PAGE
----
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Stardew_Vale's Guide to Ezuri Claw of Progress EDH

Commander / EDH Counters GU (Simic) Tokens Unblockable




This is a passionate guide to Ezuri, Claw of Progress, my first ever EDH deck that I pride myself to pilot constantly since 2016. It had many different evolutions over time and this list, being a deck that is regularly played, is tailored a bit towards my meta. An important note: this deck is in the field of the 75% decks, so it aims to be as powerful as it can while remaining "fair" to play against and not being too cut-throat, so if some cards are missing is probably for that reason. But don't worry, I'll give you indications at the end for the most powerful (and most expensive) cards to swap in if you want to really maximise the deck's potential.


This deck revolves completely around Ezuri, Claw of Progress himself as he is the main way we can generate and distribute +1/+1 counters, which are the core mechanic of the deck. Ezuri allows us to do this in a very efficient and safe way.

Firstly, creatures entering the battlefield generate experience counters that can then be distributed via Ezuri at the beginning of combat, and this can be done in a fast and efficient way using creatures that meet Ezuri's requirement (less then or equal to 2 power) or that produce a variable number of tokens that easily meet this strict requirement.

Secondly, many of the creatures that trigger Ezuri's ability are useful also in many other ways, making the whole process of running the deck towards its main game plan way more efficient.

Lastly, Ezuri's ability is a really safe ability to invest in. Experience counters are counters placed on the player, and as so are extremely difficult to remove (if not really impossible unless you build specificly to do so). During the game they will only grow, making the deck scale extremely well from the early game into the late game. The only real concern for us is to have Ezuri on the field to use the counters we accumulated, and we will have many ways to insure that is consistently happening.

Let's see how we develop on all of that.


As already explained above, we need a fast and efficient way to generate a lot of experience counter and then, once converted into +1/+1 counters, the best creatures to put them on.


The fastest way to generate experience counters is to have spells that generate a lot of creatures at once, ideally small enough to pass Ezuri's restrictions (power less then or equal to 2), and to really maximize our strategy we need this effect on creatures that can also trigger Ezuri theirself. So we have: Whirler Rogue, Patagia Viper, Deep Forest Hermit, Experimental Aviator, Cultivator of Blades and Hornet Queen. These meet al the criteria, but there are some other token generators that are too good to pass on: Chasm Skulker generates great tokens iven if they are not "immediately" on the field, Iridescent Hornbeetle has the same "delayed" token generation but can grow our experience counter exponentially (if we place 10 1+/+1 counters, we make 10 tokens, so by the end of turn Ezuri's counters go up to 20 - they are effectively doubled), and Avenger of Zendikar has the exceptional ability to generate a ton of tokens and also pump them relatively easily.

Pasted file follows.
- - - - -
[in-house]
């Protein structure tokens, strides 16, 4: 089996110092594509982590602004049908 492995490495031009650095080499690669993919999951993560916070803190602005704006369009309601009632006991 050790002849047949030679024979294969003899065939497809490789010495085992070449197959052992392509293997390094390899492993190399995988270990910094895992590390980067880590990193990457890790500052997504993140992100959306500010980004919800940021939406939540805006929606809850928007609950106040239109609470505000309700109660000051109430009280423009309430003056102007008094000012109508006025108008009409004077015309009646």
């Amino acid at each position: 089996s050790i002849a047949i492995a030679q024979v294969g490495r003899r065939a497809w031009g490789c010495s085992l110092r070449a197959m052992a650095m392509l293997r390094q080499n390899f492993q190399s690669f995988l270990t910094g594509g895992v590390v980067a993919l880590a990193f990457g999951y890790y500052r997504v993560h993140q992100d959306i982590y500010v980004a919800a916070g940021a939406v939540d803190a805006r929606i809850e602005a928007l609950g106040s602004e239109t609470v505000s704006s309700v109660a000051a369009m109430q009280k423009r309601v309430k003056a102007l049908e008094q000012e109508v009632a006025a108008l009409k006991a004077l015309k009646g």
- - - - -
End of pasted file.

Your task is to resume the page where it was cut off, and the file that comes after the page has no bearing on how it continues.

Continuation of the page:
We should seat between 8 and 10 tokens generator, as this makes them pretty consistent in opening hands or way easier to find them at least. The selection I made about token generators takes all the best we can have in Simic, meaning that they either are very efficient (mana vs tokens produced), are relatively efficient but generate evasive tokens (like thopthers or islandwalking squids), or have very important effects (like Cultivator of Blades 's mass pump ability, which can end games).

An important card to look out for: Fable of Wolf and Owl can seem like a good card, but if your playgroup is at least a bit competitive it will be a complete waste of 6 mana. If you can cast it, you should not be in need of the tokens it generates.

The last thing to consider about tokens is that they are, in most cases, great. They can be blockers, sac targets if edict effects are present, or ever game ender with the right cards (there is some mass pump along the way, in different shapes).


Once we have the first experience counters, we want to put the converted +1/+1 counters on something that can really deliver and use them at best. We have a plethora of incredible creatures in Simic, and virtually all of them can benefit from our counters, but the objective here is extreme efficiency. We want something that has a great potential for damage, but that should also be able to trigger Ezuri to up the number of experience counters and it's ideally cheap, with some nice abilities on the side. Seems like a lot to ask, but we are in the right colors.

We can easily fall on unblockables as creatures of choice: Invisible Stalker, Silhana Ledgewalker and Slippery Scoundrel are all perfect targets for our commander's ability (they protect theirself very well), while Cephalid Facetaker, Marang River Prowler and Lu Xun, Scholar General all have amazing secondary abilities. Special attention goes to our Prowler, which has built in easy recursion that saved or strictly won games more than once. Kaseto, Orochi Archmage is instead an easy way to make anything we want unblockable (but don't underestimate the great pump that he can give to himself) and Herald of Secret Streams amd Champion of Lambholt are just straight bombs that can close games if played at the right time, making basically our entire board unblockable.